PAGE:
Princess Jeanette is again so frustrated by her alternating attraction to and irritation with Maurice that she goes out into the garden and faints, where Maurice wakes her with a kiss. She finally surrenders to him, saying, “Whoever you are, whatever you are, wherever you are, I love you.” After this romantic scene, they each retire to their separate bedrooms, where Mamoulian shows each of them sleeping (separately) while they sing “Love Me Tonight” in voiceover.
The next day, Maurice surprises Jeanette as she is being fitted for her new riding habit. He admires her greatly, but his professional side comes out and he criticizes the habit as being too prim, not “smart.” The insulted dressmaker storms out and the whole castle finds Maurice and Jeanette alone with Jeanette only half-dressed. She hastily explains that Maurice was helping her with her new riding habit, and Maurice agrees to re-do it within two hours to show their motives were innocent. He succeeds, but Jeanette doesn’t understand how he possibly could, so he confesses the truth to her:
This, frankly, is the scene that won me over to Chevalier. The vulnerability of Chevalier’s reaction to the Princess’s horror that he’s “nothing but a tailor” is really remarkable, especially in a romantic comedy.
When word gets out that the “baron” is just a simple tailor, he is paid off and leaves the castle. The princess retreats to a tower room with “Nothing But A Tailor!” echoing in her head, but eventually her other memories of Maurice crowd the song out and she pursues the train that is returning him to Paris, proving that she is serious by standing in front of the train to force it to stop.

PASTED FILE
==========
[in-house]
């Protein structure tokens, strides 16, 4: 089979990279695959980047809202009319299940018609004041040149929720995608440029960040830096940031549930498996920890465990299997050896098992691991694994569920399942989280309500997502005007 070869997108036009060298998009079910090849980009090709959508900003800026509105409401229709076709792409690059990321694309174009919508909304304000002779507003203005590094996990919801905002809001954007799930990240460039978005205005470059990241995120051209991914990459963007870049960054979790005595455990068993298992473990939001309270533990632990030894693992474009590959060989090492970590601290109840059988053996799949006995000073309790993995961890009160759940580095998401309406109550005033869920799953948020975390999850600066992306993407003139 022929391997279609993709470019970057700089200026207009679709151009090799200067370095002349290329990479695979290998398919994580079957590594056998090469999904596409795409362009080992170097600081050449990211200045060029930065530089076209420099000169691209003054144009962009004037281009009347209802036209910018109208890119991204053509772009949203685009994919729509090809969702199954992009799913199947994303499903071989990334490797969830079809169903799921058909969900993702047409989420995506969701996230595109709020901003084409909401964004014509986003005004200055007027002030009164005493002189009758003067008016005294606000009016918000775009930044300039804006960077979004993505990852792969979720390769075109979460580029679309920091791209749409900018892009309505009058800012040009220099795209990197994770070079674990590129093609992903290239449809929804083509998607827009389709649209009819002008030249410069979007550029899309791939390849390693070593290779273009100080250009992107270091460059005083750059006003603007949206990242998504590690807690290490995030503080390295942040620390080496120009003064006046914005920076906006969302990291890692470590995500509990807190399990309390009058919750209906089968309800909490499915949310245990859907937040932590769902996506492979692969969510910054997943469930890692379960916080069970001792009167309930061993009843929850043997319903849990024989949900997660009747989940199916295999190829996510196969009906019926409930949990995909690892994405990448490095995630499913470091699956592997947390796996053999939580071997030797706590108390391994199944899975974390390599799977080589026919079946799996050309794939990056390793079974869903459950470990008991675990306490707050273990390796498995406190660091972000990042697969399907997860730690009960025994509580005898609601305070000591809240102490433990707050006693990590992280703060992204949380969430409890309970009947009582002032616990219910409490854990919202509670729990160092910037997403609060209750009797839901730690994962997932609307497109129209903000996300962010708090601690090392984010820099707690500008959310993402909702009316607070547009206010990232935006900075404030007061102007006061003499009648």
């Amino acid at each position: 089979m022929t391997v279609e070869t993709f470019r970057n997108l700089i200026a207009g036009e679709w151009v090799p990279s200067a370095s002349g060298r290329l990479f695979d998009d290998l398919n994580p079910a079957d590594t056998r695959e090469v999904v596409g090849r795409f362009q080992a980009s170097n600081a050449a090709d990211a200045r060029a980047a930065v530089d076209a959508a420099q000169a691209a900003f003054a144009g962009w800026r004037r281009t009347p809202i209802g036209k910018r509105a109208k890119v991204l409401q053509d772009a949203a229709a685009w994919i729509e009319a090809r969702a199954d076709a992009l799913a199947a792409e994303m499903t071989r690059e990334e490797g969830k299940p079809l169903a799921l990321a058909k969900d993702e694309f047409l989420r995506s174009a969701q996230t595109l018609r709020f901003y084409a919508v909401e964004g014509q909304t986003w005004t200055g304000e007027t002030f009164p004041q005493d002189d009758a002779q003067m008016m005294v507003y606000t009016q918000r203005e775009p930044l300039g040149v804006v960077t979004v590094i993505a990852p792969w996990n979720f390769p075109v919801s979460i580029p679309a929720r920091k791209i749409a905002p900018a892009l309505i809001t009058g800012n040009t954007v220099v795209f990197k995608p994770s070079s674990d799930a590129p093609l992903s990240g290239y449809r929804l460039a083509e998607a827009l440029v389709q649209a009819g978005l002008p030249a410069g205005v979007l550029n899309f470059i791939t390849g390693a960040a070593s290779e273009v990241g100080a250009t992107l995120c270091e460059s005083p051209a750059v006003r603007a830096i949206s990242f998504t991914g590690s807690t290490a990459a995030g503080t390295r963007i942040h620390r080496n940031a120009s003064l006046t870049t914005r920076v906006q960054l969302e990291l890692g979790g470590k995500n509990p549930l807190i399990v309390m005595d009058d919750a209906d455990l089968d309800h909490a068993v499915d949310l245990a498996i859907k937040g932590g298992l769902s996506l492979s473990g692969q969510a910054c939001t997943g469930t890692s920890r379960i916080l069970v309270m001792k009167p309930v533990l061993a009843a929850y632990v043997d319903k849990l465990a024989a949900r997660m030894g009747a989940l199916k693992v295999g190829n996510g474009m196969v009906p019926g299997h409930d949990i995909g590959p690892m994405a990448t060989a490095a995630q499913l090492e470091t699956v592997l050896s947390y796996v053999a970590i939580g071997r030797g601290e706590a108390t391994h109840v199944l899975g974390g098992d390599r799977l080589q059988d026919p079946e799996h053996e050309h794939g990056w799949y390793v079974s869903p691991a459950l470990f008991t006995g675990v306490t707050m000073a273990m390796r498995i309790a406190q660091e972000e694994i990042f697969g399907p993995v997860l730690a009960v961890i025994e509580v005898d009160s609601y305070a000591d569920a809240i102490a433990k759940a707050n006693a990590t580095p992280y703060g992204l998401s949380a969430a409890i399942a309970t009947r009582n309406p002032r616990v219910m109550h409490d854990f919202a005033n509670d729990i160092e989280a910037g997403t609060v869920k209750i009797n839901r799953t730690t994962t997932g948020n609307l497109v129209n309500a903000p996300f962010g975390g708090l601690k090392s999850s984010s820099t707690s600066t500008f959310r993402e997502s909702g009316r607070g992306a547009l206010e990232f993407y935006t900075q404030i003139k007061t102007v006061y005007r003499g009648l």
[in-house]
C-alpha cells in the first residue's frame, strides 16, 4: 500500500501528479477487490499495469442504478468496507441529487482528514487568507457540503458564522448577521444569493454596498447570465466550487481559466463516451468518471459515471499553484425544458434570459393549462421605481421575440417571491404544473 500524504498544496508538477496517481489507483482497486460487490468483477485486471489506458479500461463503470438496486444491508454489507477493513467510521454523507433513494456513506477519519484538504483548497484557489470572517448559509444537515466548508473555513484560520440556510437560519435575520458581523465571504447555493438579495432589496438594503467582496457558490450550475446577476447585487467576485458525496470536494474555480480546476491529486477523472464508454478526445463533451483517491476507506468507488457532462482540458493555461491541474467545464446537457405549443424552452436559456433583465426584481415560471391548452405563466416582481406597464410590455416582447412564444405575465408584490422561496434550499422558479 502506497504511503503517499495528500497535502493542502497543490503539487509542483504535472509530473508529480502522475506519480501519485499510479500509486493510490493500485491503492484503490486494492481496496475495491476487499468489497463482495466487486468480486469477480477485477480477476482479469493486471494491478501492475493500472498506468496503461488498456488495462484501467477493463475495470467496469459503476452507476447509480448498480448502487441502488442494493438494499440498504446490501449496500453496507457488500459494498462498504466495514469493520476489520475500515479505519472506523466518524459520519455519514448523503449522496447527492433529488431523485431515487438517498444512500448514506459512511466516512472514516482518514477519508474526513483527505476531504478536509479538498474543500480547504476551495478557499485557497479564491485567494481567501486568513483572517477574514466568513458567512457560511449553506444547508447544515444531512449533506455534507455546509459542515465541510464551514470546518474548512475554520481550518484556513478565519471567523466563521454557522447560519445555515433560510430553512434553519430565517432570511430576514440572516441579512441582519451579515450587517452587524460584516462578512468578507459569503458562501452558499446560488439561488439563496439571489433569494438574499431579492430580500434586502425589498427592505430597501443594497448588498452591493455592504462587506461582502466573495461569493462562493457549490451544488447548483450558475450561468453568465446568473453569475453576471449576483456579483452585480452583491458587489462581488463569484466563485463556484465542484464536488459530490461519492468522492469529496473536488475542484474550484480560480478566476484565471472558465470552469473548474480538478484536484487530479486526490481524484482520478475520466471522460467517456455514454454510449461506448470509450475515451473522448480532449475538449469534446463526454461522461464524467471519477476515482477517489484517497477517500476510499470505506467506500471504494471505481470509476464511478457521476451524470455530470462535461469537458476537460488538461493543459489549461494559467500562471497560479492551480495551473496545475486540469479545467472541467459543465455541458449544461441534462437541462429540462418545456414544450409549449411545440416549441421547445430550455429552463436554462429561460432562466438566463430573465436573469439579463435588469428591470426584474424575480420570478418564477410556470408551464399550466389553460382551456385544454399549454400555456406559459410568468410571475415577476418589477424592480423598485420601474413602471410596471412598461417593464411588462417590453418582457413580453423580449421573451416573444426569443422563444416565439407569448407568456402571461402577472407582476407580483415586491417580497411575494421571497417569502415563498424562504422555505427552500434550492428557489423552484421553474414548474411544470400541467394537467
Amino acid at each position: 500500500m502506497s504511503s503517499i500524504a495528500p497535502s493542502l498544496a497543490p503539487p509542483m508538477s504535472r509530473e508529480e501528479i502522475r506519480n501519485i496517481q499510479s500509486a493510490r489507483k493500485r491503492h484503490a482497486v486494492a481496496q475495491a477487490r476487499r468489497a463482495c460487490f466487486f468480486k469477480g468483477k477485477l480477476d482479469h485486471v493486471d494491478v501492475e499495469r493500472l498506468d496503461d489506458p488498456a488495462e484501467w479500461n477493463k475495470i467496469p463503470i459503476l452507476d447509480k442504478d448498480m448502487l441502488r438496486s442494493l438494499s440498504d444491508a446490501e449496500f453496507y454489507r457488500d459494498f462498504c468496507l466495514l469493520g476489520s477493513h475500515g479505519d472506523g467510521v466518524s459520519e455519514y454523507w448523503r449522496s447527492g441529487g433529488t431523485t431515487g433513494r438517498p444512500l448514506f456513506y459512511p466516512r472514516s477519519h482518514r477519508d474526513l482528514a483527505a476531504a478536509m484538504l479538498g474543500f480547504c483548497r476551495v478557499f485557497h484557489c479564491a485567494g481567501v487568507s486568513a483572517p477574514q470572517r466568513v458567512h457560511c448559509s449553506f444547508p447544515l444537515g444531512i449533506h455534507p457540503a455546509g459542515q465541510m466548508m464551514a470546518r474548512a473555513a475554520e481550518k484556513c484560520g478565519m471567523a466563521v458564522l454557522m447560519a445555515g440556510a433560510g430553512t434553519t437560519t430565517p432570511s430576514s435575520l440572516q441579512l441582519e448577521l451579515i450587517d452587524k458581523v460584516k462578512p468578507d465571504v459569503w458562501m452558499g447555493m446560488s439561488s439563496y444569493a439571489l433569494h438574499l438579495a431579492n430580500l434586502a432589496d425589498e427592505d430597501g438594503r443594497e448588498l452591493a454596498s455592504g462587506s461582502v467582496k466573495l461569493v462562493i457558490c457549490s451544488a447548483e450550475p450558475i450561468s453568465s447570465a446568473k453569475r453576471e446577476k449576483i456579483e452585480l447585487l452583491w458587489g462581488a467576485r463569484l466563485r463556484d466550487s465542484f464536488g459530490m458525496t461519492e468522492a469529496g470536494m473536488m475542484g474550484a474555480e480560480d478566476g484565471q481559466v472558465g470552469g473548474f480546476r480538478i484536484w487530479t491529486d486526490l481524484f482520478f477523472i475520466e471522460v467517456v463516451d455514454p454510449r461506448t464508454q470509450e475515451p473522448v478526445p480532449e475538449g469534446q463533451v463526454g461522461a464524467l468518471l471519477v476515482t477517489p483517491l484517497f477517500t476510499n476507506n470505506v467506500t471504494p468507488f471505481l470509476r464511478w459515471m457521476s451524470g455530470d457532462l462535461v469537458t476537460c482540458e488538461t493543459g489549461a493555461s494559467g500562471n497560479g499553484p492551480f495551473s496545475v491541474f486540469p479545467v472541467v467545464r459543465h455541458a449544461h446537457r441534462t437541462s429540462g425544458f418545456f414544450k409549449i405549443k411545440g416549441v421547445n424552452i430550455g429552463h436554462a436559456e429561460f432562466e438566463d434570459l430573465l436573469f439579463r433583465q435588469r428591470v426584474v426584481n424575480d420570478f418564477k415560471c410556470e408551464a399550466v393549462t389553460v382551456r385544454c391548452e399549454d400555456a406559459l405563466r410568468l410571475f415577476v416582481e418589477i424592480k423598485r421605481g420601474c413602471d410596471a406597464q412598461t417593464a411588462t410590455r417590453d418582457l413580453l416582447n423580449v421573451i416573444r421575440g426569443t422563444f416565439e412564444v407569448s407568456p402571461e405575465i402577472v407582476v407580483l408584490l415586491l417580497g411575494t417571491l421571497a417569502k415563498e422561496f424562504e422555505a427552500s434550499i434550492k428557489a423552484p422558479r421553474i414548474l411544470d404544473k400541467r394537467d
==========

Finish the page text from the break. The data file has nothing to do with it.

Overall, Love Me Tonight is a light romantic comedy with some classic songs, but it also includes some Pre-Code messages about how unhealthy sexual repression is. As I mentioned above, it had an unsuccessful theatrical re-release in 1949, probably due to the fact that it had to be trimmed to remove scenes that were too “racy” for the Breen office, including an entire musical number, “A Woman Needs Something Like That.”
In Production Code musicals, sex and sexual desire were replaced with dance, allowing couples to court each other physically without any hint that they were also hopping in bed. By the time Astaire and Rogers released their first co-starring film, The Gay Divorcee, in October of 1934, the Production Code was in full force and there would be none of the (relatively) open discussion of sex that’s on view in Love Me Tonight.
One of the things I find interesting about sex in Love Me Tonight is how closely it’s tied in with having children, an aspect that’s generally missing from Lubitsch’s similar films. Maurice dreams not just of sex, but of marriage and children and a contented domestic life, with sex as an integral part of that domestic life. Countess Valentine pursues Maurice, but he’s not interested in anything beyond flirtation, because he has already decided that he wants his “Mimi” to be the mother of his children.
And even this thoroughly domesticated view of sex was too racy for the Breen office to allow post-World War II audiences to see. It had to be sanitized for the protection of people who had already seen the worst of human nature during the war, including the horrifying images of the Holocaust. It’s a continuing problem with our entertainment today – the audiences of 1949 were allowed to see images of emaciated, starved Jewish prisoners and piles of dead bodies, but had to be protected from the sight of Myrna Loy in a negligee or any hint that maybe, possibly, women liked sex and would suffer psychologically if they couldn’t have it. King Vidor could show Gary Cooper essentially raping Patricia Neal in 1949’s The Fountainhead (and her character’s thrilled reaction), but those same audiences were too delicate to hear that a woman might actually be interested in sex in “A Woman Needs Something Like That.” I’m not surprised the re-release failed, since audience members who remembered the 1932 release would have been disappointed by the cuts and those too young to have seen the original would have been disappointed by the essential innocence of the film when they had been raised on a diet of Code-required perversity.